There are differing opinions on the order and presentation of the Tu B’Shvt Seder. The following one is a Seder guide from Rabbi Yerachmiel Tilles of the Ascent center in Tzfat, available at www.kabbalahonline.org.
The first 12 fruits of this Seder and their meaning: 1) Wheat is the basis for our sustenance but only after we have labored to grow, harvest and prepare it. It is a staple of most diets and is compared to Jewish law. For the Seder, You can bake or purchase a cake or cookies or anything that is made primarily from wheat flour. 2) Olives yield the best oil only when they are crushed. Olive oil floats on top of all liquids and does not mix. Olive oil represents wealth and abundance and brings light into the world. 3) Dates are a metaphor for the righteous. The date tree is both lofty and fruit bearing and is impervious to the changing winds. 4) Grapes can be turned into many varieties of foods and drink. Each Jew has the potential to be successful in some aspect of Torah in his own unique way. 5) Figs must be picked as soon as they ripen because they can quickly go bad. We too must be quick to do good deeds before the opportunity is spoiled. 6) Pomegranates are said to have exactly 613 pips which are equal to the number of mitzvot in the Torah. They remind us of the merits of the Jews. 7) Etrogim are considered to be an extremely beautiful fruit and are of great importance for the holiday of Sukkot. They remain on the tree throughout the entire year benefiting from all four seasons. In fact, the Etrog lives on the tree from year to year and when the new crop grows, the one from the previous year still exists on the tree. From this, we learn that the Torah teaches us to observe and learn from the past. 8) Apples take 50 days to ripen and just as the apple tree produces fruit before its leaves, so too do Jews perform mitzvot without totally understanding them. 9) Walnuts are divided into four sections corresponding to the four letters of G-d’s name. Walnuts have two shells which have to be removed: one hard and one soft which is likened to Jews. 10) Almonds signify enthusiasm in serving G-d, for the almond tree is always the first to bloom. Aaron’s rod sprouted specifically almond blossoms. 11) Carobs take longer to grow than any other fruit and they remind us of the necessity to invest many years in Torah study in order to attain worthwhile and clear understanding thereby bearing fruit. 12) Pears represent longevity which is related to our mitzvot which will live on into eternity.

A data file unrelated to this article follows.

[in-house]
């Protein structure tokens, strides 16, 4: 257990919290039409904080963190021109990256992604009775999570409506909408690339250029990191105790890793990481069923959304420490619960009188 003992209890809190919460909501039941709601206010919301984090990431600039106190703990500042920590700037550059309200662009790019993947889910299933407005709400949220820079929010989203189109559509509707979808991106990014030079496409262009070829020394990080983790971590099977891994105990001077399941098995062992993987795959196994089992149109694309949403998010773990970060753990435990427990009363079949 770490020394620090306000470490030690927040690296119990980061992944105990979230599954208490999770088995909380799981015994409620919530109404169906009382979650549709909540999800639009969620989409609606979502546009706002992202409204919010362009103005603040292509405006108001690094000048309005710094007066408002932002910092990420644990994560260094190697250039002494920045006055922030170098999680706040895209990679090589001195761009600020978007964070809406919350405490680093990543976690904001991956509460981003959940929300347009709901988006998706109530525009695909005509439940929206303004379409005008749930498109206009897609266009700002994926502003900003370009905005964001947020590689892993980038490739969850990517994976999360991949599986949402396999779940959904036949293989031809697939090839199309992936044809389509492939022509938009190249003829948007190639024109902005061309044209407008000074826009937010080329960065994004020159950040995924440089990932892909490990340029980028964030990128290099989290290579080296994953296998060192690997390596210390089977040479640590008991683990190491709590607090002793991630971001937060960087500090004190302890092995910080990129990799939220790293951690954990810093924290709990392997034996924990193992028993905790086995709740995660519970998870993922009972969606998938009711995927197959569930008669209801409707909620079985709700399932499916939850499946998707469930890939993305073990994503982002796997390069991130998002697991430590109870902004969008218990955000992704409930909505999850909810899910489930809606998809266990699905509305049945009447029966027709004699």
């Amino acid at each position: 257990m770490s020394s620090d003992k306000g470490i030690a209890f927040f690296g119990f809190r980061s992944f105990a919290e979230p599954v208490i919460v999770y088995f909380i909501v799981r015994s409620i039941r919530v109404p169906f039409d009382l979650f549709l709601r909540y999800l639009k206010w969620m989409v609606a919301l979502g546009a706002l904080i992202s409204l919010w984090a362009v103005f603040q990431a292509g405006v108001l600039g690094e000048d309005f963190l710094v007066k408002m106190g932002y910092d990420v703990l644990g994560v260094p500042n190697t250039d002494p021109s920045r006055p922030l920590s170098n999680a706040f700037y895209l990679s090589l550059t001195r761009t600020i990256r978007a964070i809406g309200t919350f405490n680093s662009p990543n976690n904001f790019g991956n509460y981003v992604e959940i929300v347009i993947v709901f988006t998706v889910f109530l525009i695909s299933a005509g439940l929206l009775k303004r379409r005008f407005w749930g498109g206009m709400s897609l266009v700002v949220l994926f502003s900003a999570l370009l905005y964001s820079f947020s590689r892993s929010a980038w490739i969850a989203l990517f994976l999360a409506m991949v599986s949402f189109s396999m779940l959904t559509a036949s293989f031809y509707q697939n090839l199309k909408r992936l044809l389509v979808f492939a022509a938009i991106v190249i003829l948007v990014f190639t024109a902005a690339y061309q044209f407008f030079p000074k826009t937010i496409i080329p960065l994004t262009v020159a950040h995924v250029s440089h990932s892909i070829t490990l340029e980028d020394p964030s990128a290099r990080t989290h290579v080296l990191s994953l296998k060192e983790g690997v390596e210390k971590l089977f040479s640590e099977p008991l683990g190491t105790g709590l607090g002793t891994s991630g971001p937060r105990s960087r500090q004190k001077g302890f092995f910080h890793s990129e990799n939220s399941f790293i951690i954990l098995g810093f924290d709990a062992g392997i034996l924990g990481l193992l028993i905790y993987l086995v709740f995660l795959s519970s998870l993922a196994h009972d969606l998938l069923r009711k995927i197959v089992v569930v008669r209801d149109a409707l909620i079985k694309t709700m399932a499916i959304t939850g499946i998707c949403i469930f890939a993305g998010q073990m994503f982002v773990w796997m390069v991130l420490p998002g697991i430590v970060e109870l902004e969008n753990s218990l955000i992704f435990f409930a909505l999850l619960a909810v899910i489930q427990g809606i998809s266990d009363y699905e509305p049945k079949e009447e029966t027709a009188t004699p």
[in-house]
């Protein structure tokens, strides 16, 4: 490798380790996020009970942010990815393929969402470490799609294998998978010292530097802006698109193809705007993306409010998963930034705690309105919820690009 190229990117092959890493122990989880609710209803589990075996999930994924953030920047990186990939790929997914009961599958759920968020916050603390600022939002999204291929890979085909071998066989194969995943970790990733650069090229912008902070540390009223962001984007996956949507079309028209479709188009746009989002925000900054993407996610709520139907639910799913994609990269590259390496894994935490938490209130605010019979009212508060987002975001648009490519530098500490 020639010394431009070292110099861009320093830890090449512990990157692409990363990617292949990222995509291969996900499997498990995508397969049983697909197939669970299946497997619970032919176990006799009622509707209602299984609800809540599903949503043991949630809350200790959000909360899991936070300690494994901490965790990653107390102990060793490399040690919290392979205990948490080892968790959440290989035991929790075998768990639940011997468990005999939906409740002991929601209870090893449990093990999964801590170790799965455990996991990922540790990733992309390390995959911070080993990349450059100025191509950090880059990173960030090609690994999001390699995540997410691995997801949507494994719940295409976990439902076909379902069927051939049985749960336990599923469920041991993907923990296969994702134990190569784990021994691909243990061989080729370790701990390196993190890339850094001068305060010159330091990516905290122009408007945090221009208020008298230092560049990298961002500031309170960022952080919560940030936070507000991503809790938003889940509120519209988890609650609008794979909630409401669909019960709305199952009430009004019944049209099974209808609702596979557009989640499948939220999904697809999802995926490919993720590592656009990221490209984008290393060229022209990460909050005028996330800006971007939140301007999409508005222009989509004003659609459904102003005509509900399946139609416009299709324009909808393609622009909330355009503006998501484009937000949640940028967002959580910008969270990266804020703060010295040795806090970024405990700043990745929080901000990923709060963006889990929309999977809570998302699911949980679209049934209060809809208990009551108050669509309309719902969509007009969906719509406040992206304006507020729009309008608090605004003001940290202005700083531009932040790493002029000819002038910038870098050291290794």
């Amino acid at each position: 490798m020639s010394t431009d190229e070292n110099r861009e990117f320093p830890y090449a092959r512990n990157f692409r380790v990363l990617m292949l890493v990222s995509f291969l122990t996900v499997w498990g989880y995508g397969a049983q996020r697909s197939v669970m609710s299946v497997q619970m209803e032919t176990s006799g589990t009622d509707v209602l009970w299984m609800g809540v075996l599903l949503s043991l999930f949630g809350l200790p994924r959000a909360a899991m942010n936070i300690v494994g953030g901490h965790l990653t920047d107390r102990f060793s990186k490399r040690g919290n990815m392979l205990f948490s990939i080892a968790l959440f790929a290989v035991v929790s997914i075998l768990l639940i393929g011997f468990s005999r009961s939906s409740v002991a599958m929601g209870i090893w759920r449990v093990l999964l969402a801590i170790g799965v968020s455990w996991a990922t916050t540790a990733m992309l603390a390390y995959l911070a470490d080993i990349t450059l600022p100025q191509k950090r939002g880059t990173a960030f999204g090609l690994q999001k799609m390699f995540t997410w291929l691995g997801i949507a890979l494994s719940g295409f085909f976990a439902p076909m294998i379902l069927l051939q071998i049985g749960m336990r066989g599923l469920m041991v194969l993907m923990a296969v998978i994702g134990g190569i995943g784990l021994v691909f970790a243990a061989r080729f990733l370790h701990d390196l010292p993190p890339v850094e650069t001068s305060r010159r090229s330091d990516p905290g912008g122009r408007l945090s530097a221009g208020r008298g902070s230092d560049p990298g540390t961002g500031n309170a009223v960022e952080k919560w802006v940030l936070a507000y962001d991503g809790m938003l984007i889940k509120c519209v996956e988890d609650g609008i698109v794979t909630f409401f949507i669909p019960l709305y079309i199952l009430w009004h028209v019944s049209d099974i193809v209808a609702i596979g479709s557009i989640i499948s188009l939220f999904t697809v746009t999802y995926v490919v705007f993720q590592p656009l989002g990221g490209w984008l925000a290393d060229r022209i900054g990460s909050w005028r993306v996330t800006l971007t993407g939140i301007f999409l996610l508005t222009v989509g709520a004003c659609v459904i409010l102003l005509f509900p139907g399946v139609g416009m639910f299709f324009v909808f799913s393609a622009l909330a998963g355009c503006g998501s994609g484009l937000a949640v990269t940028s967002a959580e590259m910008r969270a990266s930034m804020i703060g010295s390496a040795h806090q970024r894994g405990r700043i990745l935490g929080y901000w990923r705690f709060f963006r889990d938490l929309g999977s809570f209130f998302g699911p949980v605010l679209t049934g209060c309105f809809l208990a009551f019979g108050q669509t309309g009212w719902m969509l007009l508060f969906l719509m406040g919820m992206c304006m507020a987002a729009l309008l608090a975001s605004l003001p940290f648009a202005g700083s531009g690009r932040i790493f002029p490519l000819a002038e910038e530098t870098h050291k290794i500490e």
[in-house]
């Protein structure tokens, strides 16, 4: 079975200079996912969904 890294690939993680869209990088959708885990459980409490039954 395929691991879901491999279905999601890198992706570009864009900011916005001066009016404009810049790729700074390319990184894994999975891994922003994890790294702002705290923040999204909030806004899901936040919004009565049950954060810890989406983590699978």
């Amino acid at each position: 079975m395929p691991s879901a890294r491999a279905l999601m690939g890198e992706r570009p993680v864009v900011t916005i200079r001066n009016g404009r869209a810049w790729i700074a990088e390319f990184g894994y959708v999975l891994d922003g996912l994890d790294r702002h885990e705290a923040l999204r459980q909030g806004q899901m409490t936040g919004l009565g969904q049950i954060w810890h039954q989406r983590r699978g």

After finishing the delicious fruits and delicacies that G-d has provided for us, we close with a heartfelt blessing of thanks to our Creator. Through the vehicle of the Seder, we have partaken of fruits, wine and other delicacies, which remind us of the four facets of the Seder: the Temple Service, the Land of Israel, the fruits of the Land of Israel along with our commitment to G-ds land and the spiritual rectification brought about through mindful eating. We have become re-oriented to a renewed perspective of our true mission in G-ds holy world, as we come to understand that pure pleasure is rooted in the soul’s desire to serve G-d. We have gained insights into living as well as drawing down blessings. We have come to realize that the entire physical world is one big beautiful metaphor teaching us deep spiritual concepts with G-ds love as the focal point. And so, as we finish the Seder, may we merit to savor and hold onto its depth, truth, wisdom and beauty, thus hastening the coming of our long awaited Moshiach and our Holy, Magnificent 3rd and final Holy Temple which will bless the entire world with peace and goodness for all mankind.
With Blessings for a joyous, bountiful and spiritually charged Tu B’Shvt Seder, Ariella Bracha
Leave a Reply